High Morning Fasting Level and Normal Evening Fasting Level

VaultDwellerJoe
By VaultDwellerJoe Latest Reply 2018-09-18 10:04:57 -0500
Started 2018-09-08 10:16:16 -0500

I need some help figuring out some things.

About 12 years ago I started feeling tired/fatigued and foggy every day. I’ve been on a quest to figure it out. I was diagnosed with anxiety and depression. It seems like I get unrefreshing sleep. I’ve had so many different tests. I am not diabetic.

One thing that has stood out is my blood sugar levels. The past 2 years I had 2 lab blood sugar tests and an A1C test. First test blood sugar was 104 and second was 99. The A1C was in the normal range. I got these tests done in the morning after fasting/sleeping.

I’ve done my own testing the last month. The 2, 3, 4 hour tests seem normal. The morning 8 hour fasting level is around 108. If i do a fast in the evening, then the sugar level is low 90s.

My questions are:
1. What could cause this?
2. How do I lower the morning level if my evening 8 hour level is normal?
3. Can anxiety/depression cause this just during sleep?
4. Could something be causing both the unrefreshing sleep and higher than normal blood sugar level? I know some hormones impact both.

So I guess I think I just found an anomaly and am hoping diagnosing this will help the fatigue/tiredness.


2 replies

Corrie Jo
Corrie Jo 2018-09-18 10:04:57 -0500 Report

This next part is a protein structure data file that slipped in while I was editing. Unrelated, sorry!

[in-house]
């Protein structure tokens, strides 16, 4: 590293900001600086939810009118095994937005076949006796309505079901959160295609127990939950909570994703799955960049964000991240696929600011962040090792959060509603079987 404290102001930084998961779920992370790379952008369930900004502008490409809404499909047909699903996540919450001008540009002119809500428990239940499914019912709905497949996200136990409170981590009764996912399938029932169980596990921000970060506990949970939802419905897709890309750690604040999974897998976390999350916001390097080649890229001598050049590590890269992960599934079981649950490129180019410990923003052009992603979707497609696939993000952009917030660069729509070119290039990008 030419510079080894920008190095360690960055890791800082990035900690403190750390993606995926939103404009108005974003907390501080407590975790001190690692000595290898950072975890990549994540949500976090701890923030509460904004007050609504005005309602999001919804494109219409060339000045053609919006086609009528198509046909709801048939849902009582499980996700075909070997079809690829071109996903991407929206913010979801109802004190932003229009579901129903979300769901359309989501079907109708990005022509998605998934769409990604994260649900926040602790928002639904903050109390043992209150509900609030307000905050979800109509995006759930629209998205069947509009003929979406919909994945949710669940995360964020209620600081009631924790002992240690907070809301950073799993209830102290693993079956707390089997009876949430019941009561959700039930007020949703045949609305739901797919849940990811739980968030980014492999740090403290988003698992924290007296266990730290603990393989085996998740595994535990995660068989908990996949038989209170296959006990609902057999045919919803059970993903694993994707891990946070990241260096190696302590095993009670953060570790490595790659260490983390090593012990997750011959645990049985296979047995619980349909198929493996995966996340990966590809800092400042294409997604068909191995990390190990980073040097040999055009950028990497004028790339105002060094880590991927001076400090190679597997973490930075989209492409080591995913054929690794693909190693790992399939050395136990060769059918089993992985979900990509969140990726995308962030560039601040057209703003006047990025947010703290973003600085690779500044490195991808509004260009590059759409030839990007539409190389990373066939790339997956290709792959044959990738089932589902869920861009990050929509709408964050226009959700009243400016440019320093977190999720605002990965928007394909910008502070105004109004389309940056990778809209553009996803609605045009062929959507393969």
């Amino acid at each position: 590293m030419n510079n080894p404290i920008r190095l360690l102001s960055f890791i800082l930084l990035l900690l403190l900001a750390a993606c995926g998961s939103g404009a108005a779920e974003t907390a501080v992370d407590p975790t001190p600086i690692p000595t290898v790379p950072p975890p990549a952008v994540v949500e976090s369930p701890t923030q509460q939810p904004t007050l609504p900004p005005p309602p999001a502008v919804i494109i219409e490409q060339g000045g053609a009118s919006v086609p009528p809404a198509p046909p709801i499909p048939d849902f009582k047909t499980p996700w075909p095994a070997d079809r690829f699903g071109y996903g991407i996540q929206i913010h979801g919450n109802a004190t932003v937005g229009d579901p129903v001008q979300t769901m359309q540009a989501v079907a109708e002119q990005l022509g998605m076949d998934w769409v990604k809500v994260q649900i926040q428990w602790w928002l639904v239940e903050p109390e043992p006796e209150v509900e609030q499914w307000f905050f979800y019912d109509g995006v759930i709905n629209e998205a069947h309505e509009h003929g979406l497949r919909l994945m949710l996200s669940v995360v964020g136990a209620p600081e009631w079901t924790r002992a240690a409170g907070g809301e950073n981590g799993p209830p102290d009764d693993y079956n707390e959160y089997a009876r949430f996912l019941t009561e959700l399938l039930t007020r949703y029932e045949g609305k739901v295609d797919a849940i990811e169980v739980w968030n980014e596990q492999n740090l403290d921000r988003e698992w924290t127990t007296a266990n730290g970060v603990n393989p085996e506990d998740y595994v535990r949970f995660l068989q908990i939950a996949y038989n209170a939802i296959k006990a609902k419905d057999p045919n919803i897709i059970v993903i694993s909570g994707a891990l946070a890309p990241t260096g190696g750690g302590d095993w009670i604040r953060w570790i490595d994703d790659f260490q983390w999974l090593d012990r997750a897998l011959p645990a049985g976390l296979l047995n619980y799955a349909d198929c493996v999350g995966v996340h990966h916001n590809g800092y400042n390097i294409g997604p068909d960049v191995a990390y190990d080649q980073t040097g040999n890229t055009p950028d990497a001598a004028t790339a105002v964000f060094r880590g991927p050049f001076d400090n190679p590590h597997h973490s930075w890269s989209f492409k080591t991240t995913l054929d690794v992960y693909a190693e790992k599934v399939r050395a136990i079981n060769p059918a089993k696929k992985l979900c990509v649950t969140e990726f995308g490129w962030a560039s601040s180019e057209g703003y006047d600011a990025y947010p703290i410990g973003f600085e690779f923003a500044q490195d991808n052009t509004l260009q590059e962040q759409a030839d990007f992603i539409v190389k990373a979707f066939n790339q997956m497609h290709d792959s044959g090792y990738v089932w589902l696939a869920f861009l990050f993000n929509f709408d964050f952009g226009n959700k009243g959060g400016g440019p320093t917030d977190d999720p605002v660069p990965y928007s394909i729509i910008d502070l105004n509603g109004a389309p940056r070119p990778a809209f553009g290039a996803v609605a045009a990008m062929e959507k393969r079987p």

Anxiety and stress can really affect health and cause fatigue. Maybe focus your attention towards mental health and exercise. Yoga, minimalist/intentional living (search Josh Becker), and getting outside all help me. Best wishes.

Nick1962
Nick1962 2018-09-11 16:21:14 -0500 Report

Factoring the 20% accepted margin of error for most meters, and the fact that your A1c (which is more important) showed a normal range, your morning levels are “normal”. It isn’t uncommon to have higher morning numbers, especially when you first get up. It’s called Dawn Phenomenon and happens because your liver literally dumps a load of sugar into the bloodstream to get you moving. We all experience it, diabetic or not.

You’re not diabetic, don’t worry about that morning number, and stop treating yourself and testing as if you were. It may help some of that anxiety by taking the possibility off your plate.

Yes, hormones effect blood sugar and sleep, but your numbers are not really “higher than normal”. Some people run on the high end depending on lifestyle and activity. Stress effects it too.

As for lack of sleep – there can be many and multiple reasons for that.

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